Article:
identical_wrist_freckle_myth

Wrist Freckle Myth

Claim

Most women have an identical wrist freckle.

Rating

Unknown

Reporting

The hunt for an “identical wrist freckle” among women on social media went viral in May 2019 following a widely-shared tweet:

In it, the original poster included four images of a purportedly identical wrist freckle on four different people, and wrote:

ladies….. u got a freckle on the middle of ur wrist or is this a myth lmao

The claim was primed to become virally popular — readers were likelier to respond if they located any sort of freckle on their wrist, and those who did not were less likely to engage. Consequently, engagement on that tweet would suggest (perhaps indirectly) that a majority of women indeed were marked by a wrist freckle.

That pool was broadened further because the original poster didn’t specific a specific wrist — right, left, or center, any wrist freckle seemed to fit the post’s criteria. But you did not have to scroll through many replies before it became clear that “middle” and “wrist” were also being applied liberally:

Men responded too. One tweet illustrated the malleability of the claim:

A more accurate characterization of the question might be “ladies (or men), do you have a freckle (or other feature) on your (wrist, forearm, or hand?)” due to the wide variety of affirmative responses. Nevertheless, media outlets leapt upon the “wrist freckle challenge,” despite its also really not being a challenge of any reasonable description.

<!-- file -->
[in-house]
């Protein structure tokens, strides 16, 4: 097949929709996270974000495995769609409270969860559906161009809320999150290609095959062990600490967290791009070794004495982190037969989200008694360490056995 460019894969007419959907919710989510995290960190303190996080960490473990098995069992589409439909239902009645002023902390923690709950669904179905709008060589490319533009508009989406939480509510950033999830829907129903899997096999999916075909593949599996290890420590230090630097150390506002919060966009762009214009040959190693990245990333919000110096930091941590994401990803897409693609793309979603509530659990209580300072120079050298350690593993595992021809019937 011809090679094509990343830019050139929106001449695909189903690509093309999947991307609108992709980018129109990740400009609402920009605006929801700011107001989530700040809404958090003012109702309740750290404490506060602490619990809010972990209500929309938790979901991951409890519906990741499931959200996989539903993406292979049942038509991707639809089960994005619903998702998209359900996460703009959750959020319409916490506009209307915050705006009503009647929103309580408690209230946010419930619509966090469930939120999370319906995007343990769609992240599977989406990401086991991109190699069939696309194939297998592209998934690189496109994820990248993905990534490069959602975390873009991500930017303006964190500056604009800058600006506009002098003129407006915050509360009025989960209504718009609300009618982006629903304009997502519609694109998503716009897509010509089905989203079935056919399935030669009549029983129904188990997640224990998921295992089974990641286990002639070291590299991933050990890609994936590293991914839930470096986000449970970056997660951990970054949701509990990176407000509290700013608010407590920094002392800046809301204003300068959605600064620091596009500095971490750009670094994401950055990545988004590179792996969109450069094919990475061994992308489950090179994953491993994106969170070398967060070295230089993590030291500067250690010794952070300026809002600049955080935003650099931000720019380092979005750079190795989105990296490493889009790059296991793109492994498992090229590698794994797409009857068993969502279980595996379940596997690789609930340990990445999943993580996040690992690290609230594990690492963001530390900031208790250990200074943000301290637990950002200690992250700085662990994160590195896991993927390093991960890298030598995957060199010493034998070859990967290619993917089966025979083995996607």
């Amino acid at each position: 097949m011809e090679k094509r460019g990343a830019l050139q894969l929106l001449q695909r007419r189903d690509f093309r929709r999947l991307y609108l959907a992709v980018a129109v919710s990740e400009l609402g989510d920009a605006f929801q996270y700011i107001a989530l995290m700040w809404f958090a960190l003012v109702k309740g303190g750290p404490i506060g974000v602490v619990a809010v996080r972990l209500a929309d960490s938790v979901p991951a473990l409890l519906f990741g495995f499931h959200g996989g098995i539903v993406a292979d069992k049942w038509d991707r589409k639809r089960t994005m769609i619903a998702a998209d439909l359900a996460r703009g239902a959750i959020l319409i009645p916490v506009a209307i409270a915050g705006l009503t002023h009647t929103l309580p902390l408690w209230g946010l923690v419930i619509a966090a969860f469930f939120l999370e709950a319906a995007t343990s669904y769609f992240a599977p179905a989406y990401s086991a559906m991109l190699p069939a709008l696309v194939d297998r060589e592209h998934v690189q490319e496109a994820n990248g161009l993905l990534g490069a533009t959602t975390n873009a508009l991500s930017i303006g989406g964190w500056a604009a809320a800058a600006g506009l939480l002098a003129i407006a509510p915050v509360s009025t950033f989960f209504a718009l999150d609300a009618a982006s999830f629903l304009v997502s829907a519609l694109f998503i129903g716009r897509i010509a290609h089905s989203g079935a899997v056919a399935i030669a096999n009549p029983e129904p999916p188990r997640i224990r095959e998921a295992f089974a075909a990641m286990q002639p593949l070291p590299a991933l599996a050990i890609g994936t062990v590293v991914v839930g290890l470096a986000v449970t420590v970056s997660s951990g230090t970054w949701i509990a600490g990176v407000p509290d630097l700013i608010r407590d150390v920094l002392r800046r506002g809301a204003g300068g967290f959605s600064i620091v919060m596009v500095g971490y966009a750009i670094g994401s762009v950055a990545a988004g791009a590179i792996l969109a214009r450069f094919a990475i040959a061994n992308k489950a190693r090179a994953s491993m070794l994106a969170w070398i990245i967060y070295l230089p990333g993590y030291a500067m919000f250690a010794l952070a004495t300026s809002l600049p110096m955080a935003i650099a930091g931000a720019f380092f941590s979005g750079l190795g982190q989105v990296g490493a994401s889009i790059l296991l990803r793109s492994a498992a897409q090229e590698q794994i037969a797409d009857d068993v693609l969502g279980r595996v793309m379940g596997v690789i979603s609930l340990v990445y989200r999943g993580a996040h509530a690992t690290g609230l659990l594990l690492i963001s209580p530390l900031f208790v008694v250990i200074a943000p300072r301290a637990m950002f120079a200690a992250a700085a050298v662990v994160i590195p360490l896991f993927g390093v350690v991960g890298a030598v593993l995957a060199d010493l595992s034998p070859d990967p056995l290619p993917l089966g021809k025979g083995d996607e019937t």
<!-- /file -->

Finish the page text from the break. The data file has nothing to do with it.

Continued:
BuzzFeed published a piece about the wrist freckle rumor, as did PopBuzz, Fox News, Allure, TIME, Fox affiliate WJW, Health.com, and The Epoch Times (among many, many others.) Titles for these reports appeared to affirm that a newly-discovered identical wrist freckle was present for most of the population, such as “Not To Alarm You, But You Probably Have A Freckle In The Middle Of Your Wrist” and “Everyone has the same freckle on their wrist and the internet is freaking out” and “Twitter users stunned to discover oddly similar wrist freckle: ‘I’m scared.'”

Rarely, outlets contacted dermatologists to ask why wrist freckles might be common. Doctors didn’t stretch too far to surmise that sun exposure was a purported culprit, but the issue of whether wrist freckles were identical or common were not addressed.

It seems extremely likely that confirmation bias and its logical fallacy sibling cherry picking played a large role in the popularity of the rumor. Respondents were likelier to engage with the tweet if they were able to find a freckle on either wrist or forearm, creating an impression that the mark was perhaps more common than it was. We found no information to suggest that the claims represented a genuinely common feature in women or men, and without similar questions about other common freckling patterns, it is difficult to say if the rumor has any merit.